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August 14, 2012

Supercomputers Study Singing Mice

Robert Gelber

Scientists at the University of Texas at Austin have embarked on a research project to understand the unique communications of an exotic rodent. The cloud forests of Costa Rica are home to the singing mouse, which interacts socially through vocalizations. UT researcher Steven Phelps, along with his peers, hopes to reveal the genetic characteristics that explain the species’ use of these “songs.” To complete their research, the group is tapping the computational power of supercomputers at the Texas Advanced Computing Center (TACC). Last week, TACC profiled the project on their website.

The singing mouse is certainly not the only rodent to make vocalizations, but it relies heavily on this ability to communicate over long distances. Two videos below exhibit the mouse’s song, which is a series of chirps not unlike those from a bird. The first video is played back in real time and the second was filmed with a high-speed camera, played pack 70 percent slower.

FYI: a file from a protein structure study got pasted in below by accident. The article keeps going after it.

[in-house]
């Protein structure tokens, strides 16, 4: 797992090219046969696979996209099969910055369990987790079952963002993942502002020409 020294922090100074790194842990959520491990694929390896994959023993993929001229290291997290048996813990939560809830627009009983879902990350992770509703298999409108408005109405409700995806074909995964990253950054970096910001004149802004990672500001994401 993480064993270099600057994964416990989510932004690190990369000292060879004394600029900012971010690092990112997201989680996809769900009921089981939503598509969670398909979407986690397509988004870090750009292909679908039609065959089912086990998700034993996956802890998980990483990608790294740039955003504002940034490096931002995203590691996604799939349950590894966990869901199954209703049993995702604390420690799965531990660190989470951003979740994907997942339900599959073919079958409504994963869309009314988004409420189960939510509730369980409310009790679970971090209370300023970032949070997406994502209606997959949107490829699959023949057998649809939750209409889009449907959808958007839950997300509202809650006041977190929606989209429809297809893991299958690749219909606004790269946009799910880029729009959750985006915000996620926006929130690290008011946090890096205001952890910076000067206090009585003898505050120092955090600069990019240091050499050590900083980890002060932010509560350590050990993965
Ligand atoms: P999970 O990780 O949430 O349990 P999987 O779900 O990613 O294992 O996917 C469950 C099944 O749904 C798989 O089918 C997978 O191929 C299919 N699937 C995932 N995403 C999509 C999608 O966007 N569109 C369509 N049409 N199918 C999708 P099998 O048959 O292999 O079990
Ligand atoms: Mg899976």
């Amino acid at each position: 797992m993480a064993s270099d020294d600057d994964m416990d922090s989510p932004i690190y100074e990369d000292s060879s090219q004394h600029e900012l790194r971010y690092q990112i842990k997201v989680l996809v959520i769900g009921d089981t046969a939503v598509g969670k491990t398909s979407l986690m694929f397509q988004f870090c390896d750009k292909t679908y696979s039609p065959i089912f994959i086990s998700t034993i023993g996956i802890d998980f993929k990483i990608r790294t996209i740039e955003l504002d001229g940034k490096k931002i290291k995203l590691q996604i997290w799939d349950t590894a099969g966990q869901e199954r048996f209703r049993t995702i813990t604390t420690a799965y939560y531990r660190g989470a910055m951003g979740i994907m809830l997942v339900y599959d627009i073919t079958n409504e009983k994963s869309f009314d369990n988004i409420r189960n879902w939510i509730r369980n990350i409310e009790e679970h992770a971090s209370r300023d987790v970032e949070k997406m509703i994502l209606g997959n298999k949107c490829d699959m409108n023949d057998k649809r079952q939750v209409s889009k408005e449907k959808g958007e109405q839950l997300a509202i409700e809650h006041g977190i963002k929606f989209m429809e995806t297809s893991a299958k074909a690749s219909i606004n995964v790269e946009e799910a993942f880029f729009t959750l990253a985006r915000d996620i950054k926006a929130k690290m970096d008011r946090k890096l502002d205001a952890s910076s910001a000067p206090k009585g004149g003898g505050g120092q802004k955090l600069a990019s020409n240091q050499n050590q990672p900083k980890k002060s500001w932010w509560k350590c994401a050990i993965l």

Phelps’ team believes the cause of this behavior may be related to the FOXP2 gene, which is present in both mouse and human genomes. The gene has special significance because it’s believed to be connected to human speech problems.  As a result, Phelps believes studying the singing mice might eventually help researchers understand the origins of these disorders.

“We ask two things, whether there are sequence changes in the DNA that are associated with the elaboration of the song and whether particular elements seem to be interacting with FOXP2 more,” said Phelps. “That gives us leads into what role FOXP2 might play into the elaboration of vocalization.”

To perform the genomics analysis, the researchers employed two TACC-resident supercomputers, Lonestar and Ranger. Currently ranked number 40 on the TOP500 list, Ranger is an AMD-powered system with 123TB of memory. Not far behind in 67th place is Lonestar, running Xeon X5680 CPUs and 44TB of memory.  

The systems were tasked with reading small fragments of overlapping DNA to create an entire sequence. This software has to processes large amounts of genomic data and required high-memory nodes to hold all the information. Using the supercomputers, the team was able to run their applications in two hours, a vast improvement over the three days it takes when executing the same code on a desktop machine.

Full story at TACC